The interest in reactive distillation has recently triggered a further review of the industrial uses for this technology, and there is clearly significant potential for continued development. Podrebarac et al. (1997) produced a fairly comprehensive assessment of chemical syntheses which might benefit from reactive distillation and introduced several new applications (e.g. aldol condensation, hydrolysis of epoxides and olefin oligomerization). Rock et al. (1997) also discussed some novel applications of reactive distillation (e.g. selective hydrogénation and acetylene conversion) in an overview directed at the refining sector. Walker (1997) and Nathan (1997) highlighted the impact that reactive distillation is having on multi-national companies which have traditionally been heavy users of distillation by identifying two separate research projects which are sponsored by industry conglomerates. Although the advantages of this technology have been regularly elucidated, a disregard for the potential difficulties with the operation or implementation of reactive distillation is a common deficiency in all of the articles which are cited above.

Although the reactive MTBE process has been well documented, the application of reactive distillation to ETBE synthesis has remained relatively unexplored and is the subject of considerable attention here, notably Chapters 3, 4 and 6. This example is used to develop design methods (Chapter 5) which are suitable for other reactive distillation processes as well. The difficulties associated with developing and operating reactive distillation processes due to the increased process complexity which arises from the combination of reaction and separation in a single process are also addressed (e.g. Chapters 4, 5, 7 and 8). Finally, the experimental study (Chapter 11 and 12) will provide the basis for more detailed studies of the capacity and efficiency of reactive distillation packings, thereby addressing another gap in the current literature.

2.3 ETBE Synthesis

ETBE has recently emerged as an alternative gasoline additive to MTBE (Unzelman, 19S9) ETBE has superior gasoline blending properties (Brockwell et al., 1991) and is considered partially renewable since it is produced from ethanol. The potential to utilise renewable resources increases the appeal of ETBE among environmental groups and has induced offers of substantial subsidies from some governments. It is considered that the two major obstacles which prevent the more widespread production of ETBE are: the cost of ethanol, which remains much higher than methanol in most market places; and a lack of information concerning its optimal production.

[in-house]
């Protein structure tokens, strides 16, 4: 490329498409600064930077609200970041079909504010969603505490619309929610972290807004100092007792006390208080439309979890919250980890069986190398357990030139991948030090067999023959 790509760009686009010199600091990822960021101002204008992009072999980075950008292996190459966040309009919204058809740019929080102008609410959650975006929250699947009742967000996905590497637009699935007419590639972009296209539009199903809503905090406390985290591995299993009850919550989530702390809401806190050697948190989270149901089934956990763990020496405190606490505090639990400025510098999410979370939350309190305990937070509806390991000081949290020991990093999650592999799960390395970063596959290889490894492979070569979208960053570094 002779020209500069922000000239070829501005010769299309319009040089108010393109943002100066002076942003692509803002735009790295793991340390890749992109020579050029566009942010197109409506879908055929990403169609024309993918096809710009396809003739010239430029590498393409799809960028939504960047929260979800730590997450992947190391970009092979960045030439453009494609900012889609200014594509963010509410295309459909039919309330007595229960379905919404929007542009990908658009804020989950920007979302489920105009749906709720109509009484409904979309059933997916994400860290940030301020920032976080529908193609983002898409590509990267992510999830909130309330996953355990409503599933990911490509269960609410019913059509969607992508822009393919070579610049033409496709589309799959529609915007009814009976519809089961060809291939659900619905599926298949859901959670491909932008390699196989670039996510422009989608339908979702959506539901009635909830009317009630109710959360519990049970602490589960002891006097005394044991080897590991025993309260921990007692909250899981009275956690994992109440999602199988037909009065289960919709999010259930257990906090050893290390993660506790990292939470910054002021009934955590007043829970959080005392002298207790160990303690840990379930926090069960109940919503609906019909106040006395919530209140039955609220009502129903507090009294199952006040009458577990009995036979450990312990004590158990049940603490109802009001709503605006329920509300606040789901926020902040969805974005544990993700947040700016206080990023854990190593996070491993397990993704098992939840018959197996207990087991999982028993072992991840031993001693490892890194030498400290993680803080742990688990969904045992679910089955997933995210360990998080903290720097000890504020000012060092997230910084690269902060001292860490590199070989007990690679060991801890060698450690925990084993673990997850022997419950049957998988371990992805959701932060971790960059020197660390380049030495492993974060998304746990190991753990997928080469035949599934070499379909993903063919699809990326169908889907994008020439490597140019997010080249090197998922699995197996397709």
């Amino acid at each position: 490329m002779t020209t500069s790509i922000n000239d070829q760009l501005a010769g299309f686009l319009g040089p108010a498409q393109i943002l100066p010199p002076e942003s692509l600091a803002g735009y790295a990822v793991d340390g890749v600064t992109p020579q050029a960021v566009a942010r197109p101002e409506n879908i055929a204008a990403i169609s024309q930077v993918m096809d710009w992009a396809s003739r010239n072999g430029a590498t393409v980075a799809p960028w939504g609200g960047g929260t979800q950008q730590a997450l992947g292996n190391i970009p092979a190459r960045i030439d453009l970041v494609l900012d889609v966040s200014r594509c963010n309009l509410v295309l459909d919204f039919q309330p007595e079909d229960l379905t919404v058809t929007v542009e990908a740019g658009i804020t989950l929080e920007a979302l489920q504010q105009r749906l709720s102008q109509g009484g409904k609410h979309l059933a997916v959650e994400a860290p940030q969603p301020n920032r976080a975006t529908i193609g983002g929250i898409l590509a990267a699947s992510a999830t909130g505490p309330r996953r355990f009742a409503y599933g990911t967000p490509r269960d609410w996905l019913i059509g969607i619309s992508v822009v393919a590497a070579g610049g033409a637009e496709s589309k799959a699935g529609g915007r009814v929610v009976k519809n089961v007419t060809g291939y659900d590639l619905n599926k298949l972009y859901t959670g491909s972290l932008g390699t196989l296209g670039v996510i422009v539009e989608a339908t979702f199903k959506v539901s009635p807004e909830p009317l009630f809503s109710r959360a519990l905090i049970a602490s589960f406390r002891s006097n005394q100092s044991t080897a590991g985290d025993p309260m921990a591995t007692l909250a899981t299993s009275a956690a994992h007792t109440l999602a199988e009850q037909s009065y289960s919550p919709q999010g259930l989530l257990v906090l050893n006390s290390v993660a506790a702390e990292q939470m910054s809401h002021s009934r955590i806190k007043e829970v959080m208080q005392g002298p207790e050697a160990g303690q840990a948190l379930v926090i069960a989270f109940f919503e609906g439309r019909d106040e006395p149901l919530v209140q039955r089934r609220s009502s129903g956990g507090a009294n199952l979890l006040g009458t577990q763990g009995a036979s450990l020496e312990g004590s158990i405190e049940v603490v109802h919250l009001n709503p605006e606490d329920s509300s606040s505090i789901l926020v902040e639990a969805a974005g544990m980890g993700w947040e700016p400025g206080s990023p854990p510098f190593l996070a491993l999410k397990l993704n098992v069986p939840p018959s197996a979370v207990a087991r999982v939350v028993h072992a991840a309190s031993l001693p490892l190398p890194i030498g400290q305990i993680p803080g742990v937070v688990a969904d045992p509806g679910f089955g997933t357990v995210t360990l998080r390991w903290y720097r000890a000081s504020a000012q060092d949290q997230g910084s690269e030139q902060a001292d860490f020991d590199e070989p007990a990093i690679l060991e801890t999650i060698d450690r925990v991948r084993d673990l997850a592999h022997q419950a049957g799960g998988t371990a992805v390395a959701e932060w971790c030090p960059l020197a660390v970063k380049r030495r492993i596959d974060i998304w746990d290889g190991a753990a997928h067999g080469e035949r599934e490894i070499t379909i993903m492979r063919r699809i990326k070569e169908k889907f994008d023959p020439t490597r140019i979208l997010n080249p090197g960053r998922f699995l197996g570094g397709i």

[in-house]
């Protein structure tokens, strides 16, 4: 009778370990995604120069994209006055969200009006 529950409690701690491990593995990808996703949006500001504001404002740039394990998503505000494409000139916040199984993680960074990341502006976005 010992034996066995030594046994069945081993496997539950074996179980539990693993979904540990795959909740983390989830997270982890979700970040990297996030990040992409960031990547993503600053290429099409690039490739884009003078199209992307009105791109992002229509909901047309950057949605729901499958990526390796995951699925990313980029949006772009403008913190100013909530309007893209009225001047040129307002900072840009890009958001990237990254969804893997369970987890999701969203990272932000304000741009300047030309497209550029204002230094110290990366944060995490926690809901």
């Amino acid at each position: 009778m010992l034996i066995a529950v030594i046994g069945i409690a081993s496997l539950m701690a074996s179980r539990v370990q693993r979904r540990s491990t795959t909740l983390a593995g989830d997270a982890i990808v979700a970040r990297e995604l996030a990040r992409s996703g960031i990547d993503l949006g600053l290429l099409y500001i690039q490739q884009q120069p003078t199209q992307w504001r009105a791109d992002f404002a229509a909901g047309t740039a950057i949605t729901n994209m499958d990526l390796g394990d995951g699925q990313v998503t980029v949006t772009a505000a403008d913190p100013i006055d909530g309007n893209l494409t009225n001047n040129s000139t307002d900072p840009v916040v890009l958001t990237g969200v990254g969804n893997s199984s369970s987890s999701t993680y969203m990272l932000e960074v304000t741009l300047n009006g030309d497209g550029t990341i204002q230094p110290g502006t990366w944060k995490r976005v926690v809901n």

While MTBE synthesis has been researched extensively since the 1980s (e.g. Colombo et al., 1983; Rehfinger and Hoffman, 1990), the liquid-phase ETBE synthesis reaction appears not to have been studied in detail until the 1990s and data remains limited. However, several expressions for the reaction equilibrium constant are now available: Fran^oisse and Thyrion (1991); Vila et al. (1993); Cunill et al. (1993); Jensen and Datta (1995); and, Gomez et al. (1997). The agreement between the various sets of data is generally good but the thermodynamic analysis of Jensen and Datta (1995) was more rigorous than the others, and their model is preferred overall. In most cases, the UNIFAC method was used to generate the necessary estimates of thermodynamic properties. This is considered appropriate given the conformity of the predictions with the available experimental data.

Kinetic models of the ETBE reaction have been proposed by Fité et al. (1994) and Jensen and Datta (1996). These models differ significantly with respect to the methodology that was used. Jensen and Datta (1996) considered a more general case and produced a sound reaction model that is not reliant on simplifying assumptions concerning the rate limiting step (i.e. ethanol adsorption). Consequently, their reaction rate expression is valid over a wider range of compositions and temperatures and is preferred for most applications. The model is somewhat complex but simplifications can be implemented without difficulty to yield a less numerically intensive model where necessary.

The commercial production of ETBE has been discussed infrequently in the open literature. Brockwell et al. (1991) recommended a similar process to that which is used for conventional MTBE production, with the possible addition of equipment to deal with the azeotrope which forms between ethanol and water in the ethanol recovery. They did not consider the use of reactive distillation for ETBE production. Matouq et al. (1996) discussed a novel process for ETBE synthesis from low-grade alcohol using reactive distillation but the viability of their proposal appears marginal. Regular reviews of licensed processes also suggest that the process scheme which is used to produce MTBE can be applied equally to ETBE production but there is insufficient data in these reports to determine the accuracy of these claims (e.g. CDTECH, 1995; Huls AG, 1995).